9 impressive reasons to use soap in your garden

Using soap in the garden probably seems a bit absurd. After all, dirt and soap aren't exactly bosom buddies. But, with a little ingenuity, you can make this common household item work for you outside the four walls of your home.
Don't believe you can take that extra bar of soap and put it to good use in the backyard? Check out just a few ways you can use soap in your garden:
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1. Deter deer
Deer can completely ruin all of your hard work if they start chowing down on your vegetables. Look for a highly fragrant bar soap, cubing it into pieces and skewering it into the ground all around your garden. Avoid soaps containing coconut oil, as it can actually attract the deer.
2. Kill snails and slugs
If you want to get rid of pesky slugs and snails, try spraying them down with a mixture of a vinegar-based salad dressing, hot sauce, hand soap and water. Spray the mixture directly on the slugs to kill them, according to Briggs Garden.
3. Clean your houseplants
You've been so busy dusting and cleaning everything else, you may have neglected one thing in your home that needs a little TLC: your houseplant. If the leaves are dusty, wash them down with a diluted warm soap/water mixture. The Spruce recommends 1/4 teaspoon of soap per 1 quart of water.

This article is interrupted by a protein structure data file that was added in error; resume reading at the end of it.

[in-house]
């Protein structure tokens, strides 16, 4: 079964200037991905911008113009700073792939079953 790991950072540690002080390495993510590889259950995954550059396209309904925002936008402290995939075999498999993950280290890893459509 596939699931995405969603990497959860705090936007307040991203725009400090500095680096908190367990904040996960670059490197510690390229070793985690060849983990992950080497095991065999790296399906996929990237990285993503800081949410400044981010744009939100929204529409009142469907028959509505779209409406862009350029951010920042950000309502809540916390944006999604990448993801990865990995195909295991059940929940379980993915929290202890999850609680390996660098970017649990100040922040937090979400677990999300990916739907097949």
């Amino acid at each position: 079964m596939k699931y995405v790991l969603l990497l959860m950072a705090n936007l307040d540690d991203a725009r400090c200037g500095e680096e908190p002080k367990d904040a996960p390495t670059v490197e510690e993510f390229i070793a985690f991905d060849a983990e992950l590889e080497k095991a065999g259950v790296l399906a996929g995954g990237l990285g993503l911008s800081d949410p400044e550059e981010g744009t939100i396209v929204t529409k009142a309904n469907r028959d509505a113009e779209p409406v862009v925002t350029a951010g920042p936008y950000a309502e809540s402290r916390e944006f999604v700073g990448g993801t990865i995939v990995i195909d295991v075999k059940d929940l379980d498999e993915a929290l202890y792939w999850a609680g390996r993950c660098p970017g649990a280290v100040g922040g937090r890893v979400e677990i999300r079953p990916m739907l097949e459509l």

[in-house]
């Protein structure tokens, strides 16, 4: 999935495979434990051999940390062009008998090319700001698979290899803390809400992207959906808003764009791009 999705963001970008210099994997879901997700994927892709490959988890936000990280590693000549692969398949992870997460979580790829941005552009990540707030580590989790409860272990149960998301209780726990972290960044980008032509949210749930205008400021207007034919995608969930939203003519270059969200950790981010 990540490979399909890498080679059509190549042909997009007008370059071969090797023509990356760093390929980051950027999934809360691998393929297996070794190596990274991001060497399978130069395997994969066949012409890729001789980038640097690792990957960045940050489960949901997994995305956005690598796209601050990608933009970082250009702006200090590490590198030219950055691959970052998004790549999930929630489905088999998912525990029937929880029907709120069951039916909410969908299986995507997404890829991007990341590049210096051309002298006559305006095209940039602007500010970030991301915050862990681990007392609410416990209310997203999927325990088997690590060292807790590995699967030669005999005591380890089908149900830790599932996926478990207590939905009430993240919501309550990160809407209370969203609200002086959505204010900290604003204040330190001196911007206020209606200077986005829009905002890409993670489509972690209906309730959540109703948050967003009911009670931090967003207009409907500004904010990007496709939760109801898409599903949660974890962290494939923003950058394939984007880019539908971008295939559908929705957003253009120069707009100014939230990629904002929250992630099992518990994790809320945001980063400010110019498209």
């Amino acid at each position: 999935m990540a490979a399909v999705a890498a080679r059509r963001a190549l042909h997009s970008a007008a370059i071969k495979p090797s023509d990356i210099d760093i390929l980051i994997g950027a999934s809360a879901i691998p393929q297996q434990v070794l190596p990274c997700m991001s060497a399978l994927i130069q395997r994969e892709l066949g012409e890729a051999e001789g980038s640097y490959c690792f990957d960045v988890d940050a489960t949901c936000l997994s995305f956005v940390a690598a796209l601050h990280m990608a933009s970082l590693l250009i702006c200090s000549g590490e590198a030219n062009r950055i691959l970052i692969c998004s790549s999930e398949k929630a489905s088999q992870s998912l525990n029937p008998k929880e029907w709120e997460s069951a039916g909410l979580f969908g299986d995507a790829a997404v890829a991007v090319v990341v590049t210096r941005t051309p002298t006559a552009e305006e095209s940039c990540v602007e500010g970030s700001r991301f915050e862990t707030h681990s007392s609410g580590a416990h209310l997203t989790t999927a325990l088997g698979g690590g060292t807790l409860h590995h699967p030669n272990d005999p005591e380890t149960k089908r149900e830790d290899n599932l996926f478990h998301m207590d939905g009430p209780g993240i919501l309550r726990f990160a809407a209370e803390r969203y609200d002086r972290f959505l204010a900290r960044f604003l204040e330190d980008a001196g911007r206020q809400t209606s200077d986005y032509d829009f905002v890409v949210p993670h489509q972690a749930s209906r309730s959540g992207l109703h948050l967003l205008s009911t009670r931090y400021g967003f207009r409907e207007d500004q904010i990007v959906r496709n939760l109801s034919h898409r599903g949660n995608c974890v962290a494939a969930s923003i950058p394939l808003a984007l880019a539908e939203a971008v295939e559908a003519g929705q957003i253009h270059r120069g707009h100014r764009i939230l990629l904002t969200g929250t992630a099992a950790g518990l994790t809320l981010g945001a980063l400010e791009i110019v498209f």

4. Create a lubricant
Need to remove a tree or bush branch? Coat the blade of your handsaw with a little soap to lubricate the teeth, making it easier to saw through the wood.
5. Protect against poison ivy
Soap is one of your best protections against poison ivy. If you get the oil from the plant on your skin, use soap and friction to get it all off within a few hours to prevent a rash. Check out the tutorial here.
You can also dissolve a tablespoon of dish soap and one cup of salt in a gallon of hot water, and spray the poison ivy plants to kill them.
6. Kill weeds
Combine boiling water, some vinegar, salt and a little dish soap in a container. Mix well. Spray the mixture over your weeds for a mostly-organic solution to your garden problems.
7. Deter bugs
Add 1 teaspoon of natural dish soap to a 1-quart spray bottle filled with water. Spray in areas where the bugs like to gather and repeat when they show up again.
8. Give your repellant extra sticking power
Whether you've made your own bug repellent or you're buying it from the store, add a few drops of dish soap. This helps the spray stick to the plants, allowing the repellant to work better.
9. Clean up
The most obvious use for soap in the garden: Use it to scrub up after digging around in the dirt. Soap and hot water are all you need to properly clean your basic garden tools too.
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Next time you head out to the garden, put your soap to work too. Make sure to share these ideas with your friends and family on Facebook.

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